I would say that would depend on the severity of the assault, which appears to be unclear at the moment (unless there was more info in TFA). If he seriously harmed, beat, or injured someone, then absolutely. But usually that would be charged as aggravated assault (I assume having no insight of the law in Canadia). If he slapped a girl once, that is plenty shitty. But I would think jail time for a one-off slap or similar would be a serious overreach. If it is somewhere in between... well it all depends.

Yes. Agree.
   21. Dog on the sidewalk Posted: May 08, 2018 at 05:03 PM (#5668752)
We've had this conversation more than enough times, so I'm content to leave it at, "You're crazy."
   22. The Interdimensional Council of Rickey!'s Posted: May 08, 2018 at 05:11 PM (#5668754)
Of course, what that has to do with a millionaire athlete who has been playing baseball continuously since he was 16, is beyond me.


If we acknowledge that PTSD can create broken souls capable of violence that needs treatment, then we can assume that other sorts of trauma might lead to such conditions.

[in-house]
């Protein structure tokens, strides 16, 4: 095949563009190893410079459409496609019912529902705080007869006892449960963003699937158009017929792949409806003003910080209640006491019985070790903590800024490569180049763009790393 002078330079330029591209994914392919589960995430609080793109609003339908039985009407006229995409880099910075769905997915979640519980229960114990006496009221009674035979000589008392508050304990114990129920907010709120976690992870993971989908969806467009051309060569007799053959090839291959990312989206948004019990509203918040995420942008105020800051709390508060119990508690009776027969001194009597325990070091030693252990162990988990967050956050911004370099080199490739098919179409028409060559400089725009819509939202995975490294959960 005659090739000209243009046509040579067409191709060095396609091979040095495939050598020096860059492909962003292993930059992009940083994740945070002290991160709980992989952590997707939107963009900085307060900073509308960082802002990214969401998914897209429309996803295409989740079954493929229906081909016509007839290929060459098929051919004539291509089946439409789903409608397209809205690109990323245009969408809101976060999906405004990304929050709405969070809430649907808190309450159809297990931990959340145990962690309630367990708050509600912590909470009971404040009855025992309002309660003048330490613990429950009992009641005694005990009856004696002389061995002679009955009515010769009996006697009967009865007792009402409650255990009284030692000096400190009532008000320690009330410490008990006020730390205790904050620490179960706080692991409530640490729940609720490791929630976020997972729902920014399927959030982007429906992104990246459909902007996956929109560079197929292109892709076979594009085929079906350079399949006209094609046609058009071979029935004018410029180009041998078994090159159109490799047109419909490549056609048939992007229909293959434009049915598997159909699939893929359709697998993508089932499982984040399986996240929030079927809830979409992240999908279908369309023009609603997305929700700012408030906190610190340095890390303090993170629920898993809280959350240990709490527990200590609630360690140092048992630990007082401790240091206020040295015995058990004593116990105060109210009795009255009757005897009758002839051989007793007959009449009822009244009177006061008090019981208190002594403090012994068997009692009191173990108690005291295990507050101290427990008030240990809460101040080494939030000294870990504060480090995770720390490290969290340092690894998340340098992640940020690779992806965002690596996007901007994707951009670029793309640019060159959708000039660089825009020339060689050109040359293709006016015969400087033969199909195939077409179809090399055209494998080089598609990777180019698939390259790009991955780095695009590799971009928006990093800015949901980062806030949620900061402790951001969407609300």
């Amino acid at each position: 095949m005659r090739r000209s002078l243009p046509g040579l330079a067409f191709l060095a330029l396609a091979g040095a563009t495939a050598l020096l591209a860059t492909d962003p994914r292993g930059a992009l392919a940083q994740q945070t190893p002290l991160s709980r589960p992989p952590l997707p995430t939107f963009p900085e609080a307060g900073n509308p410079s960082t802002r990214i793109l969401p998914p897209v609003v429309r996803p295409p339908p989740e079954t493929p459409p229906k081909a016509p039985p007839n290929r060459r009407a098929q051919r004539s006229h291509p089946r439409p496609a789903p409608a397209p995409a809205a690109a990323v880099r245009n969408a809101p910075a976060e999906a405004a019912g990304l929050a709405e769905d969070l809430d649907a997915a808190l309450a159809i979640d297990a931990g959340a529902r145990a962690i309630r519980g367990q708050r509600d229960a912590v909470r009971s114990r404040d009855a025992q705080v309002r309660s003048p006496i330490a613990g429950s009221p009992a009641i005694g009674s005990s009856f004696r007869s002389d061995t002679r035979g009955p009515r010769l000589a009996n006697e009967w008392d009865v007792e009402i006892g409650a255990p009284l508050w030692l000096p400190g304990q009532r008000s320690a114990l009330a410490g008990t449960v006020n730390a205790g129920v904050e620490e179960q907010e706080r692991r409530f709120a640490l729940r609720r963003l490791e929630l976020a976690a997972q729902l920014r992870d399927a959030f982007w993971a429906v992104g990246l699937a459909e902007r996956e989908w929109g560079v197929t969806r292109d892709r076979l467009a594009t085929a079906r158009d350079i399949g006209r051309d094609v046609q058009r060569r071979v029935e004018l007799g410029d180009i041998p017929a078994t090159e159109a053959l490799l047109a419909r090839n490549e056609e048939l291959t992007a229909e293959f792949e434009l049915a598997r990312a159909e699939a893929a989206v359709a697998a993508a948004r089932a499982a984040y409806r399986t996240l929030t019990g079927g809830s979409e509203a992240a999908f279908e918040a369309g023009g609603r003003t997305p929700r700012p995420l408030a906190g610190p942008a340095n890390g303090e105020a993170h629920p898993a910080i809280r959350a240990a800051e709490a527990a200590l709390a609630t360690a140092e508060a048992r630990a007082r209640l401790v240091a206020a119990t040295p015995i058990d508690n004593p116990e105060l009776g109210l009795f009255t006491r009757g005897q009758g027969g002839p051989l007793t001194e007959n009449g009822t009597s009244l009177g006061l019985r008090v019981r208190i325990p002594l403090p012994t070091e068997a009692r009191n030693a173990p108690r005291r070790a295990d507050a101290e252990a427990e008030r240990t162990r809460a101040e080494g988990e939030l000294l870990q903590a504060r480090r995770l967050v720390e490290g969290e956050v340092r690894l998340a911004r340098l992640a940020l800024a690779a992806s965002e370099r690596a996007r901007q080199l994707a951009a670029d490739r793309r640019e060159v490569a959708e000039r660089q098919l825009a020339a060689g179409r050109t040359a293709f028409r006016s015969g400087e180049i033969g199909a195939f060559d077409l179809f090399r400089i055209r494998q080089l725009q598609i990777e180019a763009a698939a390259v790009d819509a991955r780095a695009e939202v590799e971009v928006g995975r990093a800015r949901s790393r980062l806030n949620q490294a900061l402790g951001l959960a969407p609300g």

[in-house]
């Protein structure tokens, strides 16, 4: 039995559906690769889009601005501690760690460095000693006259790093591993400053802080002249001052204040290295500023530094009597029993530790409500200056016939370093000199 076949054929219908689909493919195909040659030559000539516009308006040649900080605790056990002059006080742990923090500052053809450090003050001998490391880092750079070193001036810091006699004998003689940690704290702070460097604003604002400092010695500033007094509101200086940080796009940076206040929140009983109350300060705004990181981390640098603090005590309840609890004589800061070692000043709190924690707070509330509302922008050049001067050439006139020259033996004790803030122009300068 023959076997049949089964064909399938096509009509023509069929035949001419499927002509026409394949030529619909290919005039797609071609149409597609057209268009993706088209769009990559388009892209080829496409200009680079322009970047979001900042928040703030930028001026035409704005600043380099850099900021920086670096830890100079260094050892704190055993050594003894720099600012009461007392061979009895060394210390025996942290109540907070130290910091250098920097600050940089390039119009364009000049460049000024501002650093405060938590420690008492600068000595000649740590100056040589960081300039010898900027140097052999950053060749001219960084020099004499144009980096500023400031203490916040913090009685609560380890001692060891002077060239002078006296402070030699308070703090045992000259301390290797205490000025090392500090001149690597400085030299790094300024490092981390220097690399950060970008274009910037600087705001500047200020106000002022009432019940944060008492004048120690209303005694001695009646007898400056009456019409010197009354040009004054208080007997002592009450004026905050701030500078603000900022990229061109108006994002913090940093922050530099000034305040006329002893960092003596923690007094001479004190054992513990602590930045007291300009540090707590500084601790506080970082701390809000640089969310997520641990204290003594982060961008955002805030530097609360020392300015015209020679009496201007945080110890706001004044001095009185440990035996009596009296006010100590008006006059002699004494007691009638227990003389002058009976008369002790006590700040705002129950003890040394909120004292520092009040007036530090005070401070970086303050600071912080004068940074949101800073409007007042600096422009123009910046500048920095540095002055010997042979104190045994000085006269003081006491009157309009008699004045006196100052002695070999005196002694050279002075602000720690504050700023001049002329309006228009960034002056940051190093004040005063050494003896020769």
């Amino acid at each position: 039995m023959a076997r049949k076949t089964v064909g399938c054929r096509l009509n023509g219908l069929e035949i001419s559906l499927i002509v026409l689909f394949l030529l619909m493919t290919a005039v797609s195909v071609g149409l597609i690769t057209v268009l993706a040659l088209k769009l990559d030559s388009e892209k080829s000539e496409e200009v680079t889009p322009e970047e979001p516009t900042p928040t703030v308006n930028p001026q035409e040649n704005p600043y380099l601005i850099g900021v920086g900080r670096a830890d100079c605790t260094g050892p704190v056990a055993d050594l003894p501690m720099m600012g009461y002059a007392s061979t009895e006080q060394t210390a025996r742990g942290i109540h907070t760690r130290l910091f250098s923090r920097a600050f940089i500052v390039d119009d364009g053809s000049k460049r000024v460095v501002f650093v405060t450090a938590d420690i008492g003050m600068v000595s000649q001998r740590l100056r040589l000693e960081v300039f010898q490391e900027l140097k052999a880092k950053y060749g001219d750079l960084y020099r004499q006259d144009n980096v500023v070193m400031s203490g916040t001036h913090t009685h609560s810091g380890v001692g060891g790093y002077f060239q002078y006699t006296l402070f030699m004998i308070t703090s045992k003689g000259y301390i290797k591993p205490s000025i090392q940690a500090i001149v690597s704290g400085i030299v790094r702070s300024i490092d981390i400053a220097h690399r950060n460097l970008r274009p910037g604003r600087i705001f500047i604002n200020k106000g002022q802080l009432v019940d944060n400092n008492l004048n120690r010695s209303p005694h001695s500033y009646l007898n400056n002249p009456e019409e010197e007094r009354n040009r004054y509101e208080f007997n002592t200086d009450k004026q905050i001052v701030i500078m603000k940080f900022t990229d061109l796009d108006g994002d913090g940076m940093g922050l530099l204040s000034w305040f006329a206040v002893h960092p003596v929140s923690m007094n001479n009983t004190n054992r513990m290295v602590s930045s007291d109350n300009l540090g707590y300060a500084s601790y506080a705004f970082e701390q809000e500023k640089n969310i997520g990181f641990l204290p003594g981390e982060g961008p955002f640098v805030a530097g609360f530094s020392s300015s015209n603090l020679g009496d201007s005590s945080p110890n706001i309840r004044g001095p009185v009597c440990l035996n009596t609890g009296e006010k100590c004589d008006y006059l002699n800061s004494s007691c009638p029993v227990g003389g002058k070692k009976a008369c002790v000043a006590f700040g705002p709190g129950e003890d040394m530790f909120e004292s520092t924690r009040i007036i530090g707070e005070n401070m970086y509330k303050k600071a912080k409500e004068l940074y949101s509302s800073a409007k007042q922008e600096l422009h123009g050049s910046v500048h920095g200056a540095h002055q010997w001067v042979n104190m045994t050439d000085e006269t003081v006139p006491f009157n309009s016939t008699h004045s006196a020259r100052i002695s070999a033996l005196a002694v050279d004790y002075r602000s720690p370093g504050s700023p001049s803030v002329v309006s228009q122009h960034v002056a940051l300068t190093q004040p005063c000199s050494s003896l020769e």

23. snapper (history's 42nd greatest monster) Posted: May 08, 2018 at 05:11 PM (#5668755)
We've had this conversation more than enough times, so I'm content to leave it at, "You're crazy."

Sympathy for criminals rather than victims is far crazier than anything I've ever said.
   24. snapper (history's 42nd greatest monster) Posted: May 08, 2018 at 05:17 PM (#5668759)
If we acknowledge that PTSD can create broken souls capable of violence that needs treatment, then we can assume that other sorts of trauma might lead to such conditions.

Maybe trauma can create those souls, but that doesn't excuse the behavior. The military PTSD victim should get the punishment the crime merits, he just is entitled to treatment afterwards.

You don't get to beat up people just because you had a hard life.
   25. Misirlou doesn't live in the restaurant Posted: May 08, 2018 at 05:24 PM (#5668761)